• Vincent Docherty:

        Going back to your earlier question whether there is anything that we would do differently, I certainly think, as has been echoed in my colleagues’ responses, that what we need to do is not sell these approaches but explain to parents what they mean for young people. In Aberdeenshire, we have moved on with foundation apprenticeships—and for all the right reasons, because they will definitely be the most appropriate option for a much bigger number of young people in future—but the biggest barrier that we have encountered is how we explain that to parents. They say, “Am I taking a gamble with my son or daughter’s education here? I am just unsure about it—can you tell me more?” We need to ensure that, at the earliest possible stage, explanations are given so that parents have a clear understanding, with no holds barred with regard to preferences. That is what I would have done differently with that proposition at the senior phase.

      • Tony McDaid:

        Some of the best examples can be found in work-based learning activity, of which foundation apprenticeships are indeed an example. As a result of them, young people are, if it is appropriate, moving into real employment opportunities and real jobs that pay. It is therefore not some kind of esoteric activity—it actually translates into something.

        Early learning and childcare is an example of that. If a young person is doing a foundation apprenticeship in a subject in which they are really interested, they can have some tremendous opportunities, such as moving to a modern apprenticeship that can allow them to become, say, an early years worker. That sort of thing convinces people that this is not something that a young person does just because it is good to do; indeed, some young people might decide that this is not the pathway for them and might develop general skills instead. In any case, we need to continue to have a sharp focus on the fact that young people can go into employment as a result of these courses.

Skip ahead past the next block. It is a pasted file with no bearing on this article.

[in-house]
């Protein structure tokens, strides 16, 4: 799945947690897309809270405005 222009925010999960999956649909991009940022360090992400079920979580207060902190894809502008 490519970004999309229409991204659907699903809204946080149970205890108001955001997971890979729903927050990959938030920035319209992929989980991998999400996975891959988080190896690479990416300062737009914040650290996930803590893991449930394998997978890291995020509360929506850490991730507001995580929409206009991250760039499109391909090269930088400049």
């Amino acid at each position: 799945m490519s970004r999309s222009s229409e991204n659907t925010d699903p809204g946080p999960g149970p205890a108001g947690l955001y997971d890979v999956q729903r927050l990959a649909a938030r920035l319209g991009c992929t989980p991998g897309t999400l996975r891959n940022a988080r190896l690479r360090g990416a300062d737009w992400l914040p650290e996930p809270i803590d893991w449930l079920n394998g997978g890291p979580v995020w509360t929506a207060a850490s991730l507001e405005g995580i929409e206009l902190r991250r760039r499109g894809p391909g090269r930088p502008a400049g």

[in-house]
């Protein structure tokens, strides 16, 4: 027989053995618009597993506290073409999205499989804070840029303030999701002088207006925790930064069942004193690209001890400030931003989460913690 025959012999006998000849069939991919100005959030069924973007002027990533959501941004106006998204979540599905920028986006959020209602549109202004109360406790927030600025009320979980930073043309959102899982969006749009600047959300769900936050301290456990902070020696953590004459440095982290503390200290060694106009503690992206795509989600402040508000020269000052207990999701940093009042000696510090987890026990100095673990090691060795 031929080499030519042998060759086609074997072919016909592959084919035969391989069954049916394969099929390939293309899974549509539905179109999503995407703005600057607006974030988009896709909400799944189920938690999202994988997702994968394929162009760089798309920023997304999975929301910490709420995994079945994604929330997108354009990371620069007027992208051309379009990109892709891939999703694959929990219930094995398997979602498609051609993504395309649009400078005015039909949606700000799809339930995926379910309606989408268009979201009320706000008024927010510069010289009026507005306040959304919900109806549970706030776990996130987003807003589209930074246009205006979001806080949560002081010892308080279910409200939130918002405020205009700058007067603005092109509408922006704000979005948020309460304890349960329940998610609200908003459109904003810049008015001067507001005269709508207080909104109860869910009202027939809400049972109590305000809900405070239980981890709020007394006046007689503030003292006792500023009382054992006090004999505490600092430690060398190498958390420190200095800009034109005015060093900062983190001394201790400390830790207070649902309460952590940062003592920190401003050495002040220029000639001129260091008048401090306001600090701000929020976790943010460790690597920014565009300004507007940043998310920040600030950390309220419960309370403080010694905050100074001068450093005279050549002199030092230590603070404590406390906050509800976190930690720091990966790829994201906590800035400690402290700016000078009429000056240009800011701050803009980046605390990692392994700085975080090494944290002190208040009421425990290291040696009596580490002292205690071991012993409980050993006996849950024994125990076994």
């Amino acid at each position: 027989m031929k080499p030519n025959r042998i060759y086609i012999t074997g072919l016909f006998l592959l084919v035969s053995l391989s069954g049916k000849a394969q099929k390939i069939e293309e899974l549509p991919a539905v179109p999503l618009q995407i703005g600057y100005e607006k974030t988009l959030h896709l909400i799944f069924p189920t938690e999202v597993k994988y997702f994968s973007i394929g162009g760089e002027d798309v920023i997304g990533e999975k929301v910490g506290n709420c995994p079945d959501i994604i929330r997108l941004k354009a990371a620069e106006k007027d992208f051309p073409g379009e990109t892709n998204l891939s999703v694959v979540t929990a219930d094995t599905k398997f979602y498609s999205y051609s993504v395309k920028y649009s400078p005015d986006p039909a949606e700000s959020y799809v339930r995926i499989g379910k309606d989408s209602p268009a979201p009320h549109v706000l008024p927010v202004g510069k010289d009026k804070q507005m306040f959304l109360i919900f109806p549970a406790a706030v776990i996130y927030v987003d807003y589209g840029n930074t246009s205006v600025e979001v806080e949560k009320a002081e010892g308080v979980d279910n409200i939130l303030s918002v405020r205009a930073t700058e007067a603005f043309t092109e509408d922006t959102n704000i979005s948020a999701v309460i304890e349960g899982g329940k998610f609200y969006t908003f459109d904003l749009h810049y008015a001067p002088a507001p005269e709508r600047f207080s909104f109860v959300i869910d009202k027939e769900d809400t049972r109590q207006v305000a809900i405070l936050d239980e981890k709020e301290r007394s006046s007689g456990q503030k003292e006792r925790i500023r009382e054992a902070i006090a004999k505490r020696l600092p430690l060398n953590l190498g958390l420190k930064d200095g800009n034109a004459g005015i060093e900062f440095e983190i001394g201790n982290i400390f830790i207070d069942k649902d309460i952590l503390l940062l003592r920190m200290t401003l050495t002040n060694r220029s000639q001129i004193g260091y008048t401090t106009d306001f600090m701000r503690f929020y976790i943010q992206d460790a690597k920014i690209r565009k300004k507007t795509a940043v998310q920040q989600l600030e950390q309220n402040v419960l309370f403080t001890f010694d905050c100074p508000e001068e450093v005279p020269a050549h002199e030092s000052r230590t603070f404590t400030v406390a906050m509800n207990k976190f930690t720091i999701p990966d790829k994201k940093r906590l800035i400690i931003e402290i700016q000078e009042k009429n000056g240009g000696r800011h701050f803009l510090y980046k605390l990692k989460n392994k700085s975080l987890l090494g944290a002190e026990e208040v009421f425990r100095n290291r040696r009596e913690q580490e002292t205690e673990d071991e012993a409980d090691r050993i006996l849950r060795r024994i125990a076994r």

• The Deputy Convener:

        We have come to the end of our session, and I thank our witnesses very much for their attendance. If you wish to follow up anything that you have said this morning or if you have any other evidence that you think will be useful, we will be delighted to hear from you.

        That concludes the public part of our meeting. At next week’s meeting, we will take evidence from the SQA on this inquiry and consider subordinate legislation on early years and childcare.

        11:06 Meeting continued in private until 11:21.